Snapshot of a Community College Baccalaureate Program

By Sonya Stinson

Miami Dade College offers 16-and-counting bachelor’s degrees that lead students to careers that pay well and serve the community’s needs.

Editor’s note: For an overview of why community college baccalaureate programs make sense, read yesterday’s Q&A with Linda Thor, chancellor emeritus of the Foothill-DeAnza Community College District and a board member of the Community College Baccalaureate Association.

If you need evidence that a community college baccalaureate program can work, look no further than Miami Dade College, which has 16 bachelor’s degree programs in place and another working its way through the approval process.

Miami Dade tracks student outcomes using data from the Florida Department of Education. The most recent stats available, covering 2012–13 graduates, show

  • More than 80 percent of the 817 graduates with bachelor’s degrees had jobs, and 10 percent were continuing their education.
  • Graduates of the Bachelor of Science in Nursing program had a 91 percent employment rate.
  • Miami Dade baccalaureate recipients had an average salary of more than $50,000 a year. Those with degrees in the Bachelor of Applied Science in the health science/physician assistant program earned an average of nearly $106,000.

In measuring success, the college also looks at who is graduating from these programs. The college offers a nontraditional student population a nontraditional pathway to a bachelor’s degree, says Lenore Rodicio, provost of academic and student affairs at Miami Dade. Sixty-eight percent of the bachelor’s graduates were 26 or older; more than 70 percent attended school part time; and nearly 50 percent received federal financial aid.

“We’ve got a really vibrant diversity in our baccalaureate profile that’s very different from what you would traditionally see in four-year programs,” Rodicio says. “It’s very reflective of the community we serve.”

How the college began offering four-year degrees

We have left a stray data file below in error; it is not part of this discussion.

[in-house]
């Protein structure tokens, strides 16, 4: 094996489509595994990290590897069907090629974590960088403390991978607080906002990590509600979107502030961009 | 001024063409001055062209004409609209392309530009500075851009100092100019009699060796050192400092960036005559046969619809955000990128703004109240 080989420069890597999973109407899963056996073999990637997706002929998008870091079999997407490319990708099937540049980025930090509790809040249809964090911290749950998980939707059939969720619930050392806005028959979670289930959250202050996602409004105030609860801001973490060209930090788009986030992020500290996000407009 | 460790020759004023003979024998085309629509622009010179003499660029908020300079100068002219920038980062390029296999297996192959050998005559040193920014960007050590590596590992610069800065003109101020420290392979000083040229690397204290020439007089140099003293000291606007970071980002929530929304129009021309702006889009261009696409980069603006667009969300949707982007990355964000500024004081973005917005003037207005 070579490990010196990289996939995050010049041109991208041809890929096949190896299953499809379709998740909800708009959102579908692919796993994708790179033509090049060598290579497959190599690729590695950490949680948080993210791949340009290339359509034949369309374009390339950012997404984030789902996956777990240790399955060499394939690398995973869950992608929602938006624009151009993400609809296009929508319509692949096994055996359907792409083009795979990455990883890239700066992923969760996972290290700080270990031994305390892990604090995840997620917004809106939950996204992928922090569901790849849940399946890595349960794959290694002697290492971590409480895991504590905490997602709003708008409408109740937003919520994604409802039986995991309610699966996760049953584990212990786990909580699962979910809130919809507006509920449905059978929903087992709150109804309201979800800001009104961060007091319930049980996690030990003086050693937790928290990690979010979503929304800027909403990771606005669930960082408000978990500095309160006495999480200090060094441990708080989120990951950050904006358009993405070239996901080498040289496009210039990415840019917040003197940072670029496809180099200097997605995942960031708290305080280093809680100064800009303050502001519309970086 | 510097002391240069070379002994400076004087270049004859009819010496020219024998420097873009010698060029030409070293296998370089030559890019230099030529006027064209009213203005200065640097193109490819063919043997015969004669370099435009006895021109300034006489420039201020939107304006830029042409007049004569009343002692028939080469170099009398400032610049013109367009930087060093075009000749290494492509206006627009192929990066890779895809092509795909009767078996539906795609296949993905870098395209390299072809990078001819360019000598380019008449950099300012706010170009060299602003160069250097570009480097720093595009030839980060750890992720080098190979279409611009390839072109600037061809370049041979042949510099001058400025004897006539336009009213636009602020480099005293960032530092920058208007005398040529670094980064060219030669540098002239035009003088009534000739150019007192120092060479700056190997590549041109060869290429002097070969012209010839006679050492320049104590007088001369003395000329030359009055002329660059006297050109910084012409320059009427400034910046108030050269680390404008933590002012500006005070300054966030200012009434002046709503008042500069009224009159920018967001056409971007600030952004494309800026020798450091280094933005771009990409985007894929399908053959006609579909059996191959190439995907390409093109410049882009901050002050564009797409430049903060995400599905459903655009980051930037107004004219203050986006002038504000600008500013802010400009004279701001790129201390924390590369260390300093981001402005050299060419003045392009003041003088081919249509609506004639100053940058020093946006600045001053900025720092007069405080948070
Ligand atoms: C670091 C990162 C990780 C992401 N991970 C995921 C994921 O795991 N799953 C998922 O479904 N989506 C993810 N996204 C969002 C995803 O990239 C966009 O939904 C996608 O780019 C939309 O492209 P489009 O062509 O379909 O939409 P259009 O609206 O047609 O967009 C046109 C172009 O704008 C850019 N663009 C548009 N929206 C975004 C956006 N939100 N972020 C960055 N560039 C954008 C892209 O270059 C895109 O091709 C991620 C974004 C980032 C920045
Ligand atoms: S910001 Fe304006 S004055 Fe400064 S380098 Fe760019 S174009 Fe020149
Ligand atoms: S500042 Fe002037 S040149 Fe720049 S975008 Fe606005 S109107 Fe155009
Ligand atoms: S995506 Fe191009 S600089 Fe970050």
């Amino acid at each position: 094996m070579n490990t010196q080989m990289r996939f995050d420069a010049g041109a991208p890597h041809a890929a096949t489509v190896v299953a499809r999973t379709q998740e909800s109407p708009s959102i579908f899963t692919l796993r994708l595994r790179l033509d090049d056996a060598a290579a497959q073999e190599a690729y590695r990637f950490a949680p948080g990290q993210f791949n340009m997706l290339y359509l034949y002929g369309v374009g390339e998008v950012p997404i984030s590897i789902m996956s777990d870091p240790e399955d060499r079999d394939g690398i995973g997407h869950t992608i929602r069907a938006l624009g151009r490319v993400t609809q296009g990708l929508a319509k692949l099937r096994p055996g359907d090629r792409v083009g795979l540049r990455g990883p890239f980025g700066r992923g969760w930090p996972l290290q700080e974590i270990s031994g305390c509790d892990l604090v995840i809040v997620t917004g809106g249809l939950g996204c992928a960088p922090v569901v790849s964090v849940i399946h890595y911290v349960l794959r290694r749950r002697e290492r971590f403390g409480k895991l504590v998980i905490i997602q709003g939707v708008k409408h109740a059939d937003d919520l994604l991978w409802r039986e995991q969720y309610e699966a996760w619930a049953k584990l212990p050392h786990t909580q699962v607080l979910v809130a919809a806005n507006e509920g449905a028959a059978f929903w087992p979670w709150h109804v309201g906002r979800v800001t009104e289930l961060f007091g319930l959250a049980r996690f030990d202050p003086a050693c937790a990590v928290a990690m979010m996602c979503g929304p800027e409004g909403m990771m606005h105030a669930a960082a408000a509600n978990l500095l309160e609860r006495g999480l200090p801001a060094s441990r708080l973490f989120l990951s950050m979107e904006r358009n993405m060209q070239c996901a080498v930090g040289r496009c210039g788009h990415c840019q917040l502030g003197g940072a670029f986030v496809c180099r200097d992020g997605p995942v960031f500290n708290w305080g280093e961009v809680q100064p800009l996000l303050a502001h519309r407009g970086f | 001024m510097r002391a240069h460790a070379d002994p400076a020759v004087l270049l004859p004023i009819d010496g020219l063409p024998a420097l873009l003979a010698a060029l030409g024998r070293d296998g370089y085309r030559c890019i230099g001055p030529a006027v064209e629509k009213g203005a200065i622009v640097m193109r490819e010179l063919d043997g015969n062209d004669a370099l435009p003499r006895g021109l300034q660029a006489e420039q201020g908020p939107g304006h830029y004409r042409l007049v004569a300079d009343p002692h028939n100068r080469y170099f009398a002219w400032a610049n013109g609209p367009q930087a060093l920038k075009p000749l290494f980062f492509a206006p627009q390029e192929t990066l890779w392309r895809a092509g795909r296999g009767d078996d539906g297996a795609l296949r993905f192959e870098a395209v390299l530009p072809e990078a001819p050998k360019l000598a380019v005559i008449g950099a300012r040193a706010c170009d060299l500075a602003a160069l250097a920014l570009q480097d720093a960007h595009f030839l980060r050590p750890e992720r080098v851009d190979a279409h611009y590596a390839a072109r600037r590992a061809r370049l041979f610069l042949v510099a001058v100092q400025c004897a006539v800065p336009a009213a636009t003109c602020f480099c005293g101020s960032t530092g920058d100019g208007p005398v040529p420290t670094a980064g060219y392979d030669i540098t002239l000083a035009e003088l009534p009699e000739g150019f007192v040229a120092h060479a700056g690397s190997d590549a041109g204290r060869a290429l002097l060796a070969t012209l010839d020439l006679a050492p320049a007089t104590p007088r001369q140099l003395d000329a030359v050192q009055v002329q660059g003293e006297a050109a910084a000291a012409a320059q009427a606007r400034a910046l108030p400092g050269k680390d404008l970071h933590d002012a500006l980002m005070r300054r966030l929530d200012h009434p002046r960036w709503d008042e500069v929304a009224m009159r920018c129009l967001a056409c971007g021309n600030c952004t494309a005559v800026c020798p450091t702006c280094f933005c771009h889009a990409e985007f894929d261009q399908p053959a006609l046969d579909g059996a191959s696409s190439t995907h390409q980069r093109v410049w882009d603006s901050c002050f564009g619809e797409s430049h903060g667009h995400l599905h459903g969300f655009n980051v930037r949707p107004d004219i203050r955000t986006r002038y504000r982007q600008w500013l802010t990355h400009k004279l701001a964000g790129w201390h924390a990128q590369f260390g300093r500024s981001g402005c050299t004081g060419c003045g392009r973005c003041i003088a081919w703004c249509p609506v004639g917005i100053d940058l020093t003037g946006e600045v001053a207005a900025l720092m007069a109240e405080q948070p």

In developing its baccalaureate programs, Miami Dade first assessed the community’s workforce needs. “The initial ones that were quickly identified are three of the largest programs that we have at the institution: nursing, public safety management and education,” Rodicio says.

Florida state law governs the approval process, and a period of public commentary must take place before any program is finalized. In addition, each academic program has to obtain accreditation. The entire process can take close to a year.

The most frequently voiced concern is that a proposed program will duplicate one already being provided by an area four-year college or university. Miami Dade has found successful ways to complement, not compete with, what other institutions are offering.

“For the most part, with all of the programs that we have proposed, we’ve actually enjoyed a lot of support from our partner universities,” Rodicio says. “In the most recent one that we are working on, in data analytics, our partner at Florida International University has asked us to work with them on a streamlined career pathway from our baccalaureate into their master’s program.”

Faculty, resource and curriculum development have gone smoothly, too. “It hasn’t been a huge shift,” Rodicio says. “Obviously, when we open new programs — especially in nursing, health sciences and IT, where we require additional laboratory components and additional resources — there is usually an up-front investment. We try to get all of our equipment and resources up to spec.”

The college’s Office of Academic Programs guides faculty members, academic chairpersons and deans through the program development process. When existing faculty members lack sufficient expertise in certain areas, outside experts help with curriculum development.

A successful community college baccalaureate program must be closely tied to the workforce requirements of the community, Rodicio says. That means looking at research on employment trends and, most importantly, bringing industry partners to the table when creating the curriculum. The courses must cover the core competencies employers seek when making a new hire.

“What we are trying to do is not just create another academic program that’s just going to lead to a degree,” Rodicio says. “We’re trying to create degrees that lead to successful jobs and careers for our students.”

Sonya Stinson

is a contributor to the 21st-Century Center.

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